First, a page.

Can I Spray Nitrocellulose Lacquer over Waterborne Lacquer?

      A touch-up and repair problem brings on a discussion of finish compatibility issues, yellowing, burn-in, and more. July 3, 2008

I have a piece that was sprayed with Target water-based lacquer but has some damage needing re-spraying. Can it be top-coated with NC lacquer? Will it need a sealer coat of some sort in between?

Forum Responses
(Finishing Forum)
From contributor C:
Is the Target product an acrylic finish or a co-polymer combo such as a piggyback resin - polyurethane/acrylic or other? Does it have a catalyst to it or not? How fresh or old is the target coating?

From the original questioner:
It is acrylic, no catalyst and is about 3 years old.

From contributor C:
I forgot to ask if this is a stand-alone item or a piece of a larger piece such as cabinet doors, etc? The reason I ask is because if you use nitro over acrylic it will turn yellow in time - how long? That depends on the amount of light it is receiving on the surface. Regardless it will turn yellow - if this is a problem for what your repairing then I would not go with nitro over the acrylic. Can it be done Ė yes. Should it be done - not really.

Lacquer solvents vary some from acrylic solvents and may cause reaction problems if they donít youíre still applying a coating that has different expansion parameters to a degree and it could end up cracking later down the line. The lacquer is capable of solving the shellac and becoming attached well with the acrylic but I would still advise against it unless you feel you have absolutely no other choice

Are you saying you have no acrylic to use over the necessary repairs? Mohawk sells plenty of acrylic spray bombs you can buy and keep on hand for patch work or bulk for total recoat and of course if you know what type of acrylic it is you can use target. I'm wondering why youíre even thinking of using nitro over Target if you know that?

From contributor W:
Yes, you can apply nitro lacquer over Target USL. Clean the USL with denatured alcohol, fine sand with 400 grit and then apply your fresh lacquer.

From the original questioner:
The piece is a small cabinet with multiple surfaces that need some burn in repairs and a couple small dents repaired. I haven't done much WB work so was hoping to avoid a new learning curve for one small piece. Yellowing would not be a good thing, especially if it occurs several years from now. How yellow are we talking though and could it be prevented with a sealer coat between? If so what would be my best bet for a sealer?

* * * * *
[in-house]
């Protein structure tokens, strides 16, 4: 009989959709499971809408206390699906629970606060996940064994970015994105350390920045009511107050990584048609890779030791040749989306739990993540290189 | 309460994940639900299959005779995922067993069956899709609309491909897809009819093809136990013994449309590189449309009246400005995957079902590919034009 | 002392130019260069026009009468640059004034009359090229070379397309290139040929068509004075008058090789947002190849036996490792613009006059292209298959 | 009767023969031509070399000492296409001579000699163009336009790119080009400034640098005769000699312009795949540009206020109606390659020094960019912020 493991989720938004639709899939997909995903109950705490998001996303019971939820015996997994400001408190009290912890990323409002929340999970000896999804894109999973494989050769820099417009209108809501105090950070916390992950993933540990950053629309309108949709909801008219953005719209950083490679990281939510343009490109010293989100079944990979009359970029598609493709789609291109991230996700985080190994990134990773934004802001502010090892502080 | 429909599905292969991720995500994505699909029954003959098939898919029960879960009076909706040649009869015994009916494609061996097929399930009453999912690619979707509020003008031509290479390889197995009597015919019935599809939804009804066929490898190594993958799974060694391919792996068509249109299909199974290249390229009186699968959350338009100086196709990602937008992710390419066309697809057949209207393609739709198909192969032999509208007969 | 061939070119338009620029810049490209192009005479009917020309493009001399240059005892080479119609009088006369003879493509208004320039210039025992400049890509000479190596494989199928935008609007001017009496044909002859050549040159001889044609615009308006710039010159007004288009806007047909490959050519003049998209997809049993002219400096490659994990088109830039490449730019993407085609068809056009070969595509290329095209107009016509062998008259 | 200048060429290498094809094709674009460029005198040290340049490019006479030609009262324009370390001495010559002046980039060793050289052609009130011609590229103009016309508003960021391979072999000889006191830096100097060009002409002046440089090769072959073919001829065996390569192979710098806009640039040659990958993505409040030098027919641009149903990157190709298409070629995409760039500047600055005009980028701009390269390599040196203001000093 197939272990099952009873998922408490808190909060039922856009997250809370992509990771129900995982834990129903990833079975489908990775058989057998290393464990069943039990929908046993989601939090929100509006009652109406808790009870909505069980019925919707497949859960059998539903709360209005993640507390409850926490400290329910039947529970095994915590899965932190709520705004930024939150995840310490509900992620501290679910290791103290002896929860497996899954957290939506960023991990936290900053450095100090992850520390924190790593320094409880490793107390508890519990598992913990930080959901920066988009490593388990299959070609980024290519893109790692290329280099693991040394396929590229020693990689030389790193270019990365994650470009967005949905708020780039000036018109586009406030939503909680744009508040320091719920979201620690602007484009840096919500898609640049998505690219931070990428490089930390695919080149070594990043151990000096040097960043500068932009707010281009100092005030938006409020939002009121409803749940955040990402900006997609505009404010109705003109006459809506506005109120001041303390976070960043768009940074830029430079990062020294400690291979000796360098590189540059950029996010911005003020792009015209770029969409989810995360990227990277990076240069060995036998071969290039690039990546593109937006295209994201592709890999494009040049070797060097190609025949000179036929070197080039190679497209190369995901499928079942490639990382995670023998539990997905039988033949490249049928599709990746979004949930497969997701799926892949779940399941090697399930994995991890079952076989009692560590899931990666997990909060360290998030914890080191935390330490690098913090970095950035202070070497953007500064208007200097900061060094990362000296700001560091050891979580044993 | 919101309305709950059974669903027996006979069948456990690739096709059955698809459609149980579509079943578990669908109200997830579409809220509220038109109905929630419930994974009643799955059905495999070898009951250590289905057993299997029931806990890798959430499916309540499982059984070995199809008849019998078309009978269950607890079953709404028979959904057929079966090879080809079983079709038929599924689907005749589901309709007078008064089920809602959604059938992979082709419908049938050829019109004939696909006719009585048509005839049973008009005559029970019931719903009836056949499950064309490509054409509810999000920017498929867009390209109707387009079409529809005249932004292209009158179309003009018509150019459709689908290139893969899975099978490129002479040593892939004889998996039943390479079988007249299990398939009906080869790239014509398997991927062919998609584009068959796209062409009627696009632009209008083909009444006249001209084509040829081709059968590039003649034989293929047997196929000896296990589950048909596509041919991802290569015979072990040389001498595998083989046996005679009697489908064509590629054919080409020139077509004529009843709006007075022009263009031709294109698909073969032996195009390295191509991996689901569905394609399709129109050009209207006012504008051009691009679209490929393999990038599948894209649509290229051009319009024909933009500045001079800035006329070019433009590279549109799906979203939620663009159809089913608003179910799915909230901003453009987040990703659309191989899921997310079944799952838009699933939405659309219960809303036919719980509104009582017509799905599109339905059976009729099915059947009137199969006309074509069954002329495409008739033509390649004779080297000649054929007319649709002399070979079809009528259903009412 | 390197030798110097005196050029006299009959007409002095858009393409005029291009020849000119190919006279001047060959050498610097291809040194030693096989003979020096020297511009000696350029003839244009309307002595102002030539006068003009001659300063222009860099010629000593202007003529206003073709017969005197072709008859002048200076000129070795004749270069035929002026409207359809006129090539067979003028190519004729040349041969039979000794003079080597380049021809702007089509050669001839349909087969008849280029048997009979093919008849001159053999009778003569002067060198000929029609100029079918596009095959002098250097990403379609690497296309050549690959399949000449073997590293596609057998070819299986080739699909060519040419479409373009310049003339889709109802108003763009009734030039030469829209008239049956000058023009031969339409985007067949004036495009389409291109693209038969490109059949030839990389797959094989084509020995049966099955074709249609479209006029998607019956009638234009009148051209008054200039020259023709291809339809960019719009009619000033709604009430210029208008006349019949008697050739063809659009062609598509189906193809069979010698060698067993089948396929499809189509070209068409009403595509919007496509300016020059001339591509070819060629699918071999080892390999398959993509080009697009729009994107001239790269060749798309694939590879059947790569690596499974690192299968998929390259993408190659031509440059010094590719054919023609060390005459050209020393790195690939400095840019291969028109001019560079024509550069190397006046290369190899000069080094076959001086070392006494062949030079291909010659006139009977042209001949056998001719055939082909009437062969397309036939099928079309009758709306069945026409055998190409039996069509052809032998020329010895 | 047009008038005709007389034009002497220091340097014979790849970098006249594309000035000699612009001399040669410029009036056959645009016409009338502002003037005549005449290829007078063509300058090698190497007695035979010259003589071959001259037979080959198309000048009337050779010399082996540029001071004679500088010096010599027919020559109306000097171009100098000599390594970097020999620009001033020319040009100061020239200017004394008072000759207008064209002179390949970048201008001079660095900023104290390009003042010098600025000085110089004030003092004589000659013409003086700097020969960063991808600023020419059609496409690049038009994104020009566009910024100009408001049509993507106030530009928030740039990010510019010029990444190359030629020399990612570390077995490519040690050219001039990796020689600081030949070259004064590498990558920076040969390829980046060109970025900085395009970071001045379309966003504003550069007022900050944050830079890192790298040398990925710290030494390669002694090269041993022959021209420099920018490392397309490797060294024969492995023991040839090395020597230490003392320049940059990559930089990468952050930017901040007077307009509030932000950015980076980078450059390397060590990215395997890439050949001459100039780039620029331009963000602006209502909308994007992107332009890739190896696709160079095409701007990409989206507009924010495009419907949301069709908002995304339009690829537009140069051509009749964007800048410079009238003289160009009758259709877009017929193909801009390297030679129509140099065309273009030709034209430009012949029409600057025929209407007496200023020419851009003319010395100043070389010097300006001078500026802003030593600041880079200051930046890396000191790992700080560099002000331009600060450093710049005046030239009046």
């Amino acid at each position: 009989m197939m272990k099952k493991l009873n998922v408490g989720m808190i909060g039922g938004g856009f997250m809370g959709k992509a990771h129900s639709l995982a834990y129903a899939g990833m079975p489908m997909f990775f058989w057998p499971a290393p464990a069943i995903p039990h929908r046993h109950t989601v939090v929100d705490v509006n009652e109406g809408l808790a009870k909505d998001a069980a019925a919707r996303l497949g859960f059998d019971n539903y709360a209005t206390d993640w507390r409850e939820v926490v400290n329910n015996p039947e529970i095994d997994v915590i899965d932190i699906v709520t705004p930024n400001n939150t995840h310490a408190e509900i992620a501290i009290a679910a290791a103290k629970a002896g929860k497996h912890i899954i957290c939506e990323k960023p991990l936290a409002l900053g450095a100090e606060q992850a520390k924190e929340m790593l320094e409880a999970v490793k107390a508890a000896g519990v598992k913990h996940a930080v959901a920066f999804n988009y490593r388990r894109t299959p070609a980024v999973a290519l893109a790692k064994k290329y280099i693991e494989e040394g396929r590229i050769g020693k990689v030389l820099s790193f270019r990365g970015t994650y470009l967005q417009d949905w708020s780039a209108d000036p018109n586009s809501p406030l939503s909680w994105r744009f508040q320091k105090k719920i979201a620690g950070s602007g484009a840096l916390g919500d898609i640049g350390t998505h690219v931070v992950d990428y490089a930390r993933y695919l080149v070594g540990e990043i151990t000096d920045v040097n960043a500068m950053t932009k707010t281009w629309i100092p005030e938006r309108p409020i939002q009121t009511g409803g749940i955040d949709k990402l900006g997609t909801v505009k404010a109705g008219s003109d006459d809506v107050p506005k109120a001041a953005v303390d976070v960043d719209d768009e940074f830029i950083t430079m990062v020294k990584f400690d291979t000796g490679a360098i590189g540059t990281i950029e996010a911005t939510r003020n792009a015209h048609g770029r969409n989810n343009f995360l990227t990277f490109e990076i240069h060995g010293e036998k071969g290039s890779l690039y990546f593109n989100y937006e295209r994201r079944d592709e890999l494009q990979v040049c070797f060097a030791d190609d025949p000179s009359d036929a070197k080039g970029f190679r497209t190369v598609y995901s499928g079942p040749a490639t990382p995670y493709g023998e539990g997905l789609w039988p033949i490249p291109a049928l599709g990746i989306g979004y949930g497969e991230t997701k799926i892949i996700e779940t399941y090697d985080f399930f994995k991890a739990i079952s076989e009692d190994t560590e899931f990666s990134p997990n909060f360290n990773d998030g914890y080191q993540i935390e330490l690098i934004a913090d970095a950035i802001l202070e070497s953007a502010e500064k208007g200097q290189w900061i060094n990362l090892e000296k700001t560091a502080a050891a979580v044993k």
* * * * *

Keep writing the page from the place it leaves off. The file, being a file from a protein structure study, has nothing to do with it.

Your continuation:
From contributor C:
You donít need to use water base acrylic, solvent base will work just fine. Can you get Mowhawk products where you are? The yellowing will be quite noticeable in several years or even sooner. In fact if itís an amber color in the can it will be visible immediately. Even if it is so called water- white it will amber out pretty quickly. Within months it will start to be noticeable. Mohawk has several sheens of acrylic cans for touch up/repair use.

From contributor C:
As to the sealer coat between - if you mean as a barrier to prevent incompatibility problems there arenít any that I know of that are readily available. Shellac will not work because it too is amber/yellow to begin with and the isolation coats used in conservation are both costly and special order items. Try to stick with solvent base acrylic, even if you have to buy it at Home Depot or another place.

From contributor E:
To the original questioner: You should try using Targets Usl on this. It applies easily. The learning curve is quite simple and short. If you are worried about what happens when using NC Lacquer then the time spent learning Usl application looks even better. It should also be noted that Usl also straws in color over time also unless itís coated with a super clear polyurethane.

From contributor P:
If you can spray solvent based lacquer well, you can spray Target's waterborne finishes. There's no "learning curve" to be concerned with.

From the original questioner:
Thanks for all the help guys and the quick responses as well. I think I am going to strip the main surface to do some repairs then can shoot NC over the entire area without layering over WB. A couple small spots will need touched up in other areas and the acrylic spray bomb sounds like the best bet for compatibility. I found out that this particular piece was shot with Target Ultima Acrylic WB Lacquer and it appears to have yellowed quite a bit in three years. It has been in storage for about a year and a half so it wasn't UV that made it yellow, just for future reference.

From contributor V:
In case you haven't stripped it yet, I'd point out that Target Oxford Ultima Spray Lacquer (USL) has 100% burn-in capability, even in a cured finish. So if you repair with the same material it will blend in very well. The product has a light straw color and is not as clear as the other products in the Target line, but really does not cause a problem when clear-coating over a colored finish. Itís very forgiving to spray also, with a quick recoat time. The only thing is it will lift water based dye unless you lock it in with a mist coat or a shellac barrier coat.

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